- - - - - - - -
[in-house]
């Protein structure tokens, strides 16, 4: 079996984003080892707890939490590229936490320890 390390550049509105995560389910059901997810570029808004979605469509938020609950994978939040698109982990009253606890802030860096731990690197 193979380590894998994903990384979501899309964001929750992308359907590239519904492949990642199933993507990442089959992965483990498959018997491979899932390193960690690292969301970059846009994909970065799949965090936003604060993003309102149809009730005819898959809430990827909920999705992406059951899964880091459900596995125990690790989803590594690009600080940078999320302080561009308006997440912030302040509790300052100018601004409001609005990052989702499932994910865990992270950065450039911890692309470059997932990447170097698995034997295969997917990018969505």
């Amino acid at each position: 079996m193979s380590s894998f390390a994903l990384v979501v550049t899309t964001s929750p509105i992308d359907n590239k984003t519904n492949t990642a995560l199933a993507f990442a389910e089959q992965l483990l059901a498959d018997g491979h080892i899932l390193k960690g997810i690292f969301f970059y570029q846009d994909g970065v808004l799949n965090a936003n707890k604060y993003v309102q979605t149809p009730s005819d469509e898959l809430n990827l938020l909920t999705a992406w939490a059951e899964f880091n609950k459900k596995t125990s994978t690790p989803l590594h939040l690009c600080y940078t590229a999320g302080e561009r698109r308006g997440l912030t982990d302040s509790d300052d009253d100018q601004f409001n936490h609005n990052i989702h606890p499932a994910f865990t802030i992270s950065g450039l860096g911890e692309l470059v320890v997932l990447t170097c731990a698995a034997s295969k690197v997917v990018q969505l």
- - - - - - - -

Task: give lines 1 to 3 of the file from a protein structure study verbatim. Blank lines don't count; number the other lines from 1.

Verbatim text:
[in-house]
């Protein structure tokens, strides 16, 4: 079996984003080892707890939490590229936490320890 390390550049509105995560389910059901997810570029808004979605469509938020609950994978939040698109982990009253606890802030860096731990690197 193979380590894998994903990384979501899309964001929750992308359907590239519904492949990642199933993507990442089959992965483990498959018997491979899932390193960690690292969301970059846009994909970065799949965090936003604060993003309102149809009730005819898959809430990827909920999705992406059951899964880091459900596995125990690790989803590594690009600080940078999320302080561009308006997440912030302040509790300052100018601004409001609005990052989702499932994910865990992270950065450039911890692309470059997932990447170097698995034997295969997917990018969505």
């Amino acid at each position: 079996m193979s380590s894998f390390a994903l990384v979501v550049t899309t964001s929750p509105i992308d359907n590239k984003t519904n492949t990642a995560l199933a993507f990442a389910e089959q992965l483990l059901a498959d018997g491979h080892i899932l390193k960690g997810i690292f969301f970059y570029q846009d994909g970065v808004l799949n965090a936003n707890k604060y993003v309102q979605t149809p009730s005819d469509e898959l809430n990827l938020l909920t999705a992406w939490a059951e899964f880091n609950k459900k596995t125990s994978t690790p989803l590594h939040l690009c600080y940078t590229a999320g302080e561009r698109r308006g997440l912030t982990d302040s509790d300052d009253d100018q601004f409001n936490h609005n990052i989702h606890p499932a994910f865990t802030i992270s950065g450039l860096g911890e692309l470059v320890v997932l990447t170097c731990a698995a034997s295969k690197v997917v990018q969505l």